Just be sure to tell everyone that’s it’s a-ok if they cannot complete every move or wish to adapt it in some way to better fit their physical capabilities.

10. Screen break

Remember when I told you that all these icebreakers involved connecting via video call? Well, I lied… kind of.

For this activity, you’ll actually encourage everyone to take time away from their phones, laptops, tablets, and other devices that Gen-Z might have inside intel about. Request that participants leave their phones in front of their laptops, so you can see that no one is using the allotted time to doomscroll through Twitter or check out coupons on Uber Eats.

Tell everyone to take a few minutes to journey outside, meditate, write in a journal, cuddle with a pet, give themselves a pedicure, or anything else that doesn’t involve a screen. It’ll be good for their retinas and their souls.

Afterward, if you have time, invite participants to share what they did or what they thought about. 

11. DJ of the week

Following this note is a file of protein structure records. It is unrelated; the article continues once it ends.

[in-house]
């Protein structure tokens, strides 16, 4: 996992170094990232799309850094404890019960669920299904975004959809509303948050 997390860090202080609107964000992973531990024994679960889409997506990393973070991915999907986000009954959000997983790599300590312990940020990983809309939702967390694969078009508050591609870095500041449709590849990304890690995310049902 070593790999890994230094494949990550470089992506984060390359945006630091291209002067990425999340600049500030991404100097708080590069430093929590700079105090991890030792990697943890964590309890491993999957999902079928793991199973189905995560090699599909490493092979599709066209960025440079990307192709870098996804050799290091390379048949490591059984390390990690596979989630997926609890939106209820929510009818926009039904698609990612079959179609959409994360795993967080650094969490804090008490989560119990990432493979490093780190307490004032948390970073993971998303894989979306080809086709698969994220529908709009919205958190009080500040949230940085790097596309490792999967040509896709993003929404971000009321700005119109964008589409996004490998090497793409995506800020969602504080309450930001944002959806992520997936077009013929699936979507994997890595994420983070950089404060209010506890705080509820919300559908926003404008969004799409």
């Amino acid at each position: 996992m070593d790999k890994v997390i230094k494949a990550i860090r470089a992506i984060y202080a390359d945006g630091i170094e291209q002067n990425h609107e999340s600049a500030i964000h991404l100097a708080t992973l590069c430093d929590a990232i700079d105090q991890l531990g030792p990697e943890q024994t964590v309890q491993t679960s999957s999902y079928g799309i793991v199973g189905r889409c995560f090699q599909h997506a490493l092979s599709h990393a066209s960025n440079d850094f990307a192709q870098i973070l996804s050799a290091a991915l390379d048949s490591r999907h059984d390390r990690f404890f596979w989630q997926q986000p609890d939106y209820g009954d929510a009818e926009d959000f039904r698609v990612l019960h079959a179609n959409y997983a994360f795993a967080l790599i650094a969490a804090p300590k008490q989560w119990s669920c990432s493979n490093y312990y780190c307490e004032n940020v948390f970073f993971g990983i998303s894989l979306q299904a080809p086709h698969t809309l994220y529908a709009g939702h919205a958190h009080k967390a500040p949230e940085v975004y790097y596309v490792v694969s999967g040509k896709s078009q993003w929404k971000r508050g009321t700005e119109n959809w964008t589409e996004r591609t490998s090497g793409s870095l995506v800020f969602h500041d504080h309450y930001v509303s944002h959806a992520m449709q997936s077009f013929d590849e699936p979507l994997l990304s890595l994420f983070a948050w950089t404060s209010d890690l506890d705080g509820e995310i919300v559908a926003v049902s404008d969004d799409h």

Play that funky music. Ask a volunteer or two to play a few songs, perhaps utilizing Spotify or YouTube. If you’re on Zoom, I suggest playing the beats through audio share for the best quality sound. 

It can be a tune that fits the DJ’s mood, the discussion your group is about to have, or current pop culture events. Alternatively, you can challenge DJs to pick something deeply personal, which they’ll share the reasoning behind once the song concludes.

12. Video clip of the week

This is similar to DJing, but serves as an excuse for participants to share clips from their favorite films, TV shows, music videos, influencers, cooking tutorials, or interviews — the sky, or rather, YouTube’s billions of uploaded videos, is the limit. 

Just be sure to set a time cap so you’re not stuck watching a two-hour nature documentary or a 90-minute unboxing ceremony.

13. Doodle share

This one is perfect for participants who like to keep their hands occupied. Throughout your regularly scheduled meeting or activity, instruct everyone to have a writing utensil or notebook on hand. Invite them to doodle absolutely anything they like, no great (or even mediocre) art skills required.